Tags: Fiscal Cliff | Summers | balanced | taxes

Larry Summers: Balanced Approach to Fiscal Cliff Includes Tax Hikes

Thursday, 06 Dec 2012 10:26 AM

President Barack Obama is open to a balanced approach to fiscal reforms needed to steer the country away from the fiscal cliff, but any deal would involve raising tax rates on wealthy Americans, said former Treasury Secretary Lawrence Summers.

Congressional Republicans and the White House remain at odds over the role tax hikes will play to avoid the fiscal cliff, a combination of expiring tax breaks and inbound spending cuts scheduled to take effect with the close of this year.

Failure to avoid the cliff could tip the country into a recession next year, yet the White House insists fiscal reforms must include raising tax rates on the top 2 percent of U.S. earners, something Republicans have opposed, proposing instead to cap deductions and broaden the tax base.

Editor's Note: Tiny Loophole Found in 70,320 Page IRS Tax Code Could Pay $87,500

The president is open to all suggestions provided any plan comes hand in hand with tax hikes on America’s wealthy.

“Raising tax rates has been something the president’s insisted on for two years. It was a central issue in the campaign,” Summers told CNBC.

“The president’s position, as I understand it, has been that we have to raise rates, but he is certainly prepared to combine rate raising with base broadening, so he’s prepared to use both approaches to do it in a balanced way,” he added.

Treasury Secretary Tim Geithner earlier said the White House would allow the country to careen over the fiscal cliff in January unless it gets its way to hike taxes on those earning $250,000 or more, comments that quickly drew criticism from congressional Republicans.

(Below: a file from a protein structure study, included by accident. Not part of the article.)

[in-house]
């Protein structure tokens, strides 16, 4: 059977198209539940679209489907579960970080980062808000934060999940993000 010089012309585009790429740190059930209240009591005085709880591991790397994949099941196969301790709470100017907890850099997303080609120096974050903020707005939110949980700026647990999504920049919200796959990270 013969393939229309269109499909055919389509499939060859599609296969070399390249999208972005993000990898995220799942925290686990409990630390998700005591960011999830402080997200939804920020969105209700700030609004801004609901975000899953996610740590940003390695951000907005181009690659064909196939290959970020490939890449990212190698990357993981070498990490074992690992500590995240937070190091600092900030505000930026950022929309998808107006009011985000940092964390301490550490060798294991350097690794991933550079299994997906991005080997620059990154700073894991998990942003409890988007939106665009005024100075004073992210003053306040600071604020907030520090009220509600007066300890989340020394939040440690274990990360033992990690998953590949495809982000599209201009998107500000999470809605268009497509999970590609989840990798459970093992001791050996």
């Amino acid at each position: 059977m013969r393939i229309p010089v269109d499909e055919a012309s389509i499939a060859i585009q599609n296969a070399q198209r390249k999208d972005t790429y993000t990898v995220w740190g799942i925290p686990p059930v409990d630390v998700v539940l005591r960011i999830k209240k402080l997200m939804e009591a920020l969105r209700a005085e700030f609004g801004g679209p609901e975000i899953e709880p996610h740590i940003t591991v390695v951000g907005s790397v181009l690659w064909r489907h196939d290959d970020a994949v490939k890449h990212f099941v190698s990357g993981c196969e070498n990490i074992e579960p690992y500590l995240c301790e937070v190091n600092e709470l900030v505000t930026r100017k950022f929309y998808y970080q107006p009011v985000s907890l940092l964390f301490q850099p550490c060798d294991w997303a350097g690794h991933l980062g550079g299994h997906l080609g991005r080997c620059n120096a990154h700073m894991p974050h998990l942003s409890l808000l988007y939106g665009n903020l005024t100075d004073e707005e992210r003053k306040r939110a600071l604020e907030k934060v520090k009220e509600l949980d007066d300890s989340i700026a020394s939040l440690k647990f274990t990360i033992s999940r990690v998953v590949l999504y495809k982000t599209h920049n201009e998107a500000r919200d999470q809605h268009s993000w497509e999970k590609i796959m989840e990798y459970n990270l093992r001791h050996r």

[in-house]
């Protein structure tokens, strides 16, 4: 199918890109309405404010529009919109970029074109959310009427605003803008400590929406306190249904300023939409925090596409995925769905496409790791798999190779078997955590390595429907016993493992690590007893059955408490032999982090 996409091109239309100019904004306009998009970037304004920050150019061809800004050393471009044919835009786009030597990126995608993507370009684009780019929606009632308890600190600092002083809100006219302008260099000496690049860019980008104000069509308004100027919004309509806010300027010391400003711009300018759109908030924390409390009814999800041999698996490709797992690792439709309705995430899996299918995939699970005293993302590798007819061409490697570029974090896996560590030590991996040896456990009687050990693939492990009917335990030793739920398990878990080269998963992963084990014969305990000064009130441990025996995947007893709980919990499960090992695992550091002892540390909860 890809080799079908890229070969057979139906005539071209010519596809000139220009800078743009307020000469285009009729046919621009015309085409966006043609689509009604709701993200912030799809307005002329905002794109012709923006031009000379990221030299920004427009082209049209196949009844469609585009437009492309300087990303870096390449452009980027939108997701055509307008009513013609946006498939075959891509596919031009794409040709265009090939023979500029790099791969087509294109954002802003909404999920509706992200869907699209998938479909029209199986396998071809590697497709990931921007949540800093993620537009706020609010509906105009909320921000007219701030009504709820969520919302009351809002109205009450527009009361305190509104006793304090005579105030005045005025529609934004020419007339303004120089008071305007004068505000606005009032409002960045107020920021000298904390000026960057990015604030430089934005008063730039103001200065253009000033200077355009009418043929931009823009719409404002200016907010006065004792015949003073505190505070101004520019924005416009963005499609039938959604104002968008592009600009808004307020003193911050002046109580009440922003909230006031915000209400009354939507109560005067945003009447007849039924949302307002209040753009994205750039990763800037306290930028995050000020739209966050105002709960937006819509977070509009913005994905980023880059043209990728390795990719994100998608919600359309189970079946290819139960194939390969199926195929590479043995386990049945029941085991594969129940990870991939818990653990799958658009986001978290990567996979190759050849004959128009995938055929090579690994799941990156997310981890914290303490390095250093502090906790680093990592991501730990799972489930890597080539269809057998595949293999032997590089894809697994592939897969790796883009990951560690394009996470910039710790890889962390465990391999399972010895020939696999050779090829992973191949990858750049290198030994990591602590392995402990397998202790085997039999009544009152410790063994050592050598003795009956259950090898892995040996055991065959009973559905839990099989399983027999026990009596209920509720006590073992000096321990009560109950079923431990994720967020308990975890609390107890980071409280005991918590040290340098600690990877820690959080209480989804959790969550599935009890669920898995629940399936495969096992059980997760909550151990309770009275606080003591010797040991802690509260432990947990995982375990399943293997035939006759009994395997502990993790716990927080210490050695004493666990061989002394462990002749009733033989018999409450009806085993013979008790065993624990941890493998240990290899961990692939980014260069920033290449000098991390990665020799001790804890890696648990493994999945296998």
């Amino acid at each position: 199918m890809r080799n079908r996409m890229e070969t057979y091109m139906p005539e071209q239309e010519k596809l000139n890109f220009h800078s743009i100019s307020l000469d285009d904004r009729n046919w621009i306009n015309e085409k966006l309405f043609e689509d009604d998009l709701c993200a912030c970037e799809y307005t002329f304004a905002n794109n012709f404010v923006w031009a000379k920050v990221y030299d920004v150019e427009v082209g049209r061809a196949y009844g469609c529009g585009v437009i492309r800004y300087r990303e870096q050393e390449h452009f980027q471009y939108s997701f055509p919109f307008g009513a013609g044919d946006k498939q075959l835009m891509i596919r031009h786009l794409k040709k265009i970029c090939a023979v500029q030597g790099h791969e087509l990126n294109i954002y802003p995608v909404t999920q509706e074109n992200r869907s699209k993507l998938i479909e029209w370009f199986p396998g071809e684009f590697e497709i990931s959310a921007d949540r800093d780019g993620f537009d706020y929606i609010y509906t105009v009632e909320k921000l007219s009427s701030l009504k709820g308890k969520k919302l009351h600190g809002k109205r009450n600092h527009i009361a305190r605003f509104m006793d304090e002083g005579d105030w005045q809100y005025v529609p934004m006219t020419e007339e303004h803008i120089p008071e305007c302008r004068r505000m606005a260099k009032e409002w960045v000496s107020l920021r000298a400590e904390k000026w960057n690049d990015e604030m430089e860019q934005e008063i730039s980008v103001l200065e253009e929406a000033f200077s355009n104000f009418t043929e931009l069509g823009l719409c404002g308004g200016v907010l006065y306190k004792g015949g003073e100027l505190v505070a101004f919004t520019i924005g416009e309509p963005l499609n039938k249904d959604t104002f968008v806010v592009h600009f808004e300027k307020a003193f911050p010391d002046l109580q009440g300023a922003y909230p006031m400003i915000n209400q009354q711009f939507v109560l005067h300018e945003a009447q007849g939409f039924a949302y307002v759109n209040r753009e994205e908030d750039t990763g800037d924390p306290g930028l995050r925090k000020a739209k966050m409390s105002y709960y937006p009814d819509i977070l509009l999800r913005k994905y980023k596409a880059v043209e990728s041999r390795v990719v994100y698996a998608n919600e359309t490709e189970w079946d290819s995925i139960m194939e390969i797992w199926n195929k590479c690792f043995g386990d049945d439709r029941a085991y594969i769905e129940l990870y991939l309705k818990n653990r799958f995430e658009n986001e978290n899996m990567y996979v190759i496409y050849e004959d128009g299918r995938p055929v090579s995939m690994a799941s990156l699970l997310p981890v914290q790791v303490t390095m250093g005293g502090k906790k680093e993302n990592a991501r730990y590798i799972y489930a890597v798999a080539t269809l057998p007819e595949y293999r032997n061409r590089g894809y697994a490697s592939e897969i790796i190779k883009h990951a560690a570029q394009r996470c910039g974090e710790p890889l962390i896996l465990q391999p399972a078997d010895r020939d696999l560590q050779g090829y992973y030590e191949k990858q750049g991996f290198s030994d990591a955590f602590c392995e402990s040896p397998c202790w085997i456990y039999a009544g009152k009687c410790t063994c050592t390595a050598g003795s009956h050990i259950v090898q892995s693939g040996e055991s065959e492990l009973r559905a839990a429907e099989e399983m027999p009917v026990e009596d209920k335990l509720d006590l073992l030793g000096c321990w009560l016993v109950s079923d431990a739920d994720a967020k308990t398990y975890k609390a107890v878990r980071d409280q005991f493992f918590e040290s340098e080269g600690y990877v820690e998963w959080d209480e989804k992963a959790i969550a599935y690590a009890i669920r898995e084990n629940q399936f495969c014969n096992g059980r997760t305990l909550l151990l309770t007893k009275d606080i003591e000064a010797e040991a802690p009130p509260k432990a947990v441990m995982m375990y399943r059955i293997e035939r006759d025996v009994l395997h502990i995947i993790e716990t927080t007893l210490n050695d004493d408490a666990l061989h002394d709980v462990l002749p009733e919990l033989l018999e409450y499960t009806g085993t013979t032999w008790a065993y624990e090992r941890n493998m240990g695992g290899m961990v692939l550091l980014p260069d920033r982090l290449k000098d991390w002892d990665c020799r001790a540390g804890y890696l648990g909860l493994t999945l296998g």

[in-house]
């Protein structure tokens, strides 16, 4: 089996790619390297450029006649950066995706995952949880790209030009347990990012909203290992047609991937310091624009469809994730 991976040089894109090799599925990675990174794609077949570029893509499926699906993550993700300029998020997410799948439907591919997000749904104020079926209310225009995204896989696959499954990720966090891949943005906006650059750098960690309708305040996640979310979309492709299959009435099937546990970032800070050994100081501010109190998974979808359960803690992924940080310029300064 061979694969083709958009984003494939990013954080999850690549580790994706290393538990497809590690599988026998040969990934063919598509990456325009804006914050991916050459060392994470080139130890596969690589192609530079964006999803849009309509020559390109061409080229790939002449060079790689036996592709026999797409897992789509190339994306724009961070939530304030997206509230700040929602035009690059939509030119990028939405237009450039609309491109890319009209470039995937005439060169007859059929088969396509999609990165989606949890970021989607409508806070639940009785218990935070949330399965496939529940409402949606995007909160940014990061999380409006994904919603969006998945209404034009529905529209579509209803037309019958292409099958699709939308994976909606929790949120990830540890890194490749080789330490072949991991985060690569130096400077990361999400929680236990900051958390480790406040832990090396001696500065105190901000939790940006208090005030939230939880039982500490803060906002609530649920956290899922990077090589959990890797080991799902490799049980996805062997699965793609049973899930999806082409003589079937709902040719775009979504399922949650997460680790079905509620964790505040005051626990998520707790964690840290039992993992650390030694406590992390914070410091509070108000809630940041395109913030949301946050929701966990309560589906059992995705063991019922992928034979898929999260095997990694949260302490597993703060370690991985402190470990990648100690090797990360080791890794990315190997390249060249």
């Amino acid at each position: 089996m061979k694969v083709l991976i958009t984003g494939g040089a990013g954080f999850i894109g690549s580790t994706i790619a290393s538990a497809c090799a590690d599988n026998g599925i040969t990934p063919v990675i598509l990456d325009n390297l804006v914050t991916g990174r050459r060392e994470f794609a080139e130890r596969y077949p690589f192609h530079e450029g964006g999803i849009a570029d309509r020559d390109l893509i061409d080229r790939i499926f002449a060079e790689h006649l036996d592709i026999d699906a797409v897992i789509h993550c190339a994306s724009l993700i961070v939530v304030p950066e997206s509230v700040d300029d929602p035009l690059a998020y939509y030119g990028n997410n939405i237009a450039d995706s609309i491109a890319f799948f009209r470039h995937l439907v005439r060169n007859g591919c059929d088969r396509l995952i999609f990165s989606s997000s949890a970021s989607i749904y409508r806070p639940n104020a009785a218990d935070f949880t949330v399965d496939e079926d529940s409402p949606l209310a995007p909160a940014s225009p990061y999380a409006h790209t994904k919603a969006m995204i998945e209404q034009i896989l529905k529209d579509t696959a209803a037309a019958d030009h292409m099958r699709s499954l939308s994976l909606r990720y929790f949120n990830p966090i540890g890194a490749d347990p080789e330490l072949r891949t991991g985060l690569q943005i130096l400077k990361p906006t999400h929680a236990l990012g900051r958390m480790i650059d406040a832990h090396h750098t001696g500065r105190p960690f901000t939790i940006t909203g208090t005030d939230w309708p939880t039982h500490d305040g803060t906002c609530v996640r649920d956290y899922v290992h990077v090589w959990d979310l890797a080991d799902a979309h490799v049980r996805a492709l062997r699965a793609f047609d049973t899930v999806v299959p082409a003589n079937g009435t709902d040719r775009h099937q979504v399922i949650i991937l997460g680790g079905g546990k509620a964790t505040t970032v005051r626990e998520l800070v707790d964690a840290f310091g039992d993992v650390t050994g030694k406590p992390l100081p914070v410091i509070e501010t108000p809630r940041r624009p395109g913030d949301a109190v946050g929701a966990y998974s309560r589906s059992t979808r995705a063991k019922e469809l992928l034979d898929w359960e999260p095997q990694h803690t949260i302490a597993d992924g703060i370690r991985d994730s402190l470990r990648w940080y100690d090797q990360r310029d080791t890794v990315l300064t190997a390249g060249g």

“This is one of the most stunning and irresponsible statements I’ve heard in some time. Going over the fiscal cliff will put our economy, jobs, people’s paychecks and retirement at risk, but that is what the White House wants, according to Secretary Geithner, if they don’t get their way,” Sen. Orrin Hatch, R-Utah, said in a statement.

“The American people want us to find a reasonable path forward — not to rattle our sabers and play this dangerous game that will impact the lives of nearly every single American. It’s time for some real leadership from the president. Instead of threatening to take America over the cliff, it’s time for the White House to come to the table in a meaningful way.”

Democrats, however, remain firm.

“I think everybody gets it that the president is not signing legislation, no way, that does not raise tax rates,” Summers said.

“Base broadening alone is insufficient.”

Some lawmakers are calling for more closed-door talks, which would take the pressure off lawmakers to dig in the heels and stick over ideological differences when it comes to taxes.

“I’m not certain that volleying back and forth publicly is the way to resolve this,” said Senate Budget Committee Chairman Kent Conrad, D-N.D., according to Bloomberg.

“Everything’s on the table now, which needed to happen.”

Editor's Note: Tiny Loophole Found in 70,320 Page IRS Tax Code Could Pay $87,500

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